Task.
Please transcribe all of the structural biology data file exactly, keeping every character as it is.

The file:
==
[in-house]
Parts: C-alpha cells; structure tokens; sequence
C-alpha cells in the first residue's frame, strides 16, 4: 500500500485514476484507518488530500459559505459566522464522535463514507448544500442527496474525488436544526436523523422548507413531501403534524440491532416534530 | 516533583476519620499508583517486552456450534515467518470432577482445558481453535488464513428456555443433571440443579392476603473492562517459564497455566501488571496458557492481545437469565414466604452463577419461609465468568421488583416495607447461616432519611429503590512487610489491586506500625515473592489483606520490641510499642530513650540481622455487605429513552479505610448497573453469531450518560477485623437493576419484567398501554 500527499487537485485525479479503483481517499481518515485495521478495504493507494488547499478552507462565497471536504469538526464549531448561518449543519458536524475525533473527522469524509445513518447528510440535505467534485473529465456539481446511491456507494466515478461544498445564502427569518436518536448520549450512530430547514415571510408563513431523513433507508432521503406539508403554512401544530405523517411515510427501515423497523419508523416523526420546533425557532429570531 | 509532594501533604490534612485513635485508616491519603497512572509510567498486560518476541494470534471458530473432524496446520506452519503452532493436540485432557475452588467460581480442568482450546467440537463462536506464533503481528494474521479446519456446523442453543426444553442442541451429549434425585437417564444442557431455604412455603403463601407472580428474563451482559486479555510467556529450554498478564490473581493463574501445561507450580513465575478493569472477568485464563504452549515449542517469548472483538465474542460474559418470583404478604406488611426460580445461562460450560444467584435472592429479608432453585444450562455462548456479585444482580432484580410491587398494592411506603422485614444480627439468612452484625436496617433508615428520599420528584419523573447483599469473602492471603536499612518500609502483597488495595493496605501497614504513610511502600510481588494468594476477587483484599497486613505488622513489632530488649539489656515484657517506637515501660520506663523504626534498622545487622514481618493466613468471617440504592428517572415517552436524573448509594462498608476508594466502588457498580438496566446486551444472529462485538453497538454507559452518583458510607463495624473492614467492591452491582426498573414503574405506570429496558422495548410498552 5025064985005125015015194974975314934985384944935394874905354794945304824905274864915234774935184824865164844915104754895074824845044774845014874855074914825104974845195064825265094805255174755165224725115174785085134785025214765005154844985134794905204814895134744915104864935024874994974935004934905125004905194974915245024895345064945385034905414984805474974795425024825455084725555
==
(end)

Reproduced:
[in-house]
Parts: C-alpha cells; structure tokens; sequence
C-alpha cells in the first residue's frame, strides 16, 4: 500500500485514476484507518488530500459559505459566522464522535463514507448544500442527496474525488436544526436523523422548507413531501403534524440491532416534530 | 516533583476519620499508583517486552456450534515467518470432577482445558481453535488464513428456555443433571440443579392476603473492562517459564497455566501488571496458557492481545437469565414466604452463577419461609465468568421488583416495607447461616432519611429503590512487610489491586506500625515473592489483606520490641510499642530513650540481622455487605429513552479505610448497573453469531450518560477485623437493576419484567398501554 500527499487537485485525479479503483481517499481518515485495521478495504493507494488547499478552507462565497471536504469538526464549531448561518449543519458536524475525533473527522469524509445513518447528510440535505467534485473529465456539481446511491456507494466515478461544498445564502427569518436518536448520549450512530430547514415571510408563513431523513433507508432521503406539508403554512401544530405523517411515510427501515423497523419508523416523526420546533425557532429570531 | 509532594501533604490534612485513635485508616491519603497512572509510567498486560518476541494470534471458530473432524496446520506452519503452532493436540485432557475452588467460581480442568482450546467440537463462536506464533503481528494474521479446519456446523442453543426444553442442541451429549434425585437417564444442557431455604412455603403463601407472580428474563451482559486479555510467556529450554498478564490473581493463574501445561507450580513465575478493569472477568485464563504452549515449542517469548472483538465474542460474559418470583404478604406488611426460580445461562460450560444467584435472592429479608432453585444450562455462548456479585444482580432484580410491587398494592411506603422485614444480627439468612452484625436496617433508615428520599420528584419523573447483599469473602492471603536499612518500609502483597488495595493496605501497614504513610511502600510481588494468594476477587483484599497486613505488622513489632530488649539489656515484657517506637515501660520506663523504626534498622545487622514481618493466613468471617440504592428517572415517552436524573448509594462498608476508594466502588457498580438496566446486551444472529462485538453497538454507559452518583458510607463495624473492614467492591452491582426498573414503574405506570429496558422495548410498552 5025064985005125015015194974975314934985384944935394874905354794945304824905274864915234774935184824865164844915104754895074824845044774845014874855074914825104974845195064825265094805255174755165224725115174785085134785025214765005154844985134794905204814895134744915104864935024874994974935004934905125004905194974915245024895345064945385034905414984805474974795425024825455084725555